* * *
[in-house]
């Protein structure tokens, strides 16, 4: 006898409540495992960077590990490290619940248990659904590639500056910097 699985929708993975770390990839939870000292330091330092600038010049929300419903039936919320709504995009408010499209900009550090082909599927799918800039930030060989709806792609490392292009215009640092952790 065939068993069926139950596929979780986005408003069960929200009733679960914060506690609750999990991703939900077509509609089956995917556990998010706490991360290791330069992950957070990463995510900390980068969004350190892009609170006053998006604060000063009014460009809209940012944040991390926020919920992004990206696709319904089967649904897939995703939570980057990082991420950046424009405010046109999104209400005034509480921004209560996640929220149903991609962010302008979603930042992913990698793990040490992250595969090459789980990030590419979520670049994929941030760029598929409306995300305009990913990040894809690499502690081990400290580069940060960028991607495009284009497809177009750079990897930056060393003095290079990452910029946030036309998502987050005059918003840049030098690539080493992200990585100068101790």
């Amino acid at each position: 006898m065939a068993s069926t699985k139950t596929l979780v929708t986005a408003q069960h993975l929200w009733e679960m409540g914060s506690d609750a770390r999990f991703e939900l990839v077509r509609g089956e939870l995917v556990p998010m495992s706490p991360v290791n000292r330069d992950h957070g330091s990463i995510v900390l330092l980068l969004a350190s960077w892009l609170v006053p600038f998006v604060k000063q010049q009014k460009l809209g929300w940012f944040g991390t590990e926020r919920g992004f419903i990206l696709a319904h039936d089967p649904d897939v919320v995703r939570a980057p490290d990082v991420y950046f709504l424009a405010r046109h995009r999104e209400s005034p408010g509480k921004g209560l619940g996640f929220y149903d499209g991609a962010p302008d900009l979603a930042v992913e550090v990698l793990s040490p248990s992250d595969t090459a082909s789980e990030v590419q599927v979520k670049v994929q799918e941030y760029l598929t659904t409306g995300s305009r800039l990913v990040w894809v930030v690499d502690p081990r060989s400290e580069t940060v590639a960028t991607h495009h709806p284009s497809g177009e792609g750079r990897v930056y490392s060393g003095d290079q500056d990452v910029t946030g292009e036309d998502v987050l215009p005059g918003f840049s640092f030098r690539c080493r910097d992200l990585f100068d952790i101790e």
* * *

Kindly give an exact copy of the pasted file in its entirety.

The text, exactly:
[in-house]
């Protein structure tokens, strides 16, 4: 006898409540495992960077590990490290619940248990659904590639500056910097 699985929708993975770390990839939870000292330091330092600038010049929300419903039936919320709504995009408010499209900009550090082909599927799918800039930030060989709806792609490392292009215009640092952790 065939068993069926139950596929979780986005408003069960929200009733679960914060506690609750999990991703939900077509509609089956995917556990998010706490991360290791330069992950957070990463995510900390980068969004350190892009609170006053998006604060000063009014460009809209940012944040991390926020919920992004990206696709319904089967649904897939995703939570980057990082991420950046424009405010046109999104209400005034509480921004209560996640929220149903991609962010302008979603930042992913990698793990040490992250595969090459789980990030590419979520670049994929941030760029598929409306995300305009990913990040894809690499502690081990400290580069940060960028991607495009284009497809177009750079990897930056060393003095290079990452910029946030036309998502987050005059918003840049030098690539080493992200990585100068101790």
């Amino acid at each position: 006898m065939a068993s069926t699985k139950t596929l979780v929708t986005a408003q069960h993975l929200w009733e679960m409540g914060s506690d609750a770390r999990f991703e939900l990839v077509r509609g089956e939870l995917v556990p998010m495992s706490p991360v290791n000292r330069d992950h957070g330091s990463i995510v900390l330092l980068l969004a350190s960077w892009l609170v006053p600038f998006v604060k000063q010049q009014k460009l809209g929300w940012f944040g991390t590990e926020r919920g992004f419903i990206l696709a319904h039936d089967p649904d897939v919320v995703r939570a980057p490290d990082v991420y950046f709504l424009a405010r046109h995009r999104e209400s005034p408010g509480k921004g209560l619940g996640f929220y149903d499209g991609a962010p302008d900009l979603a930042v992913e550090v990698l793990s040490p248990s992250d595969t090459a082909s789980e990030v590419q599927v979520k670049v994929q799918e941030y760029l598929t659904t409306g995300s305009r800039l990913v990040w894809v930030v690499d502690p081990r060989s400290e580069t940060v590639a960028t991607h495009h709806p284009s497809g177009e792609g750079r990897v930056y490392s060393g003095d290079q500056d990452v910029t946030g292009e036309d998502v987050l215009p005059g918003f840049s640092f030098r690539c080493r910097d992200l990585f100068d952790i101790e």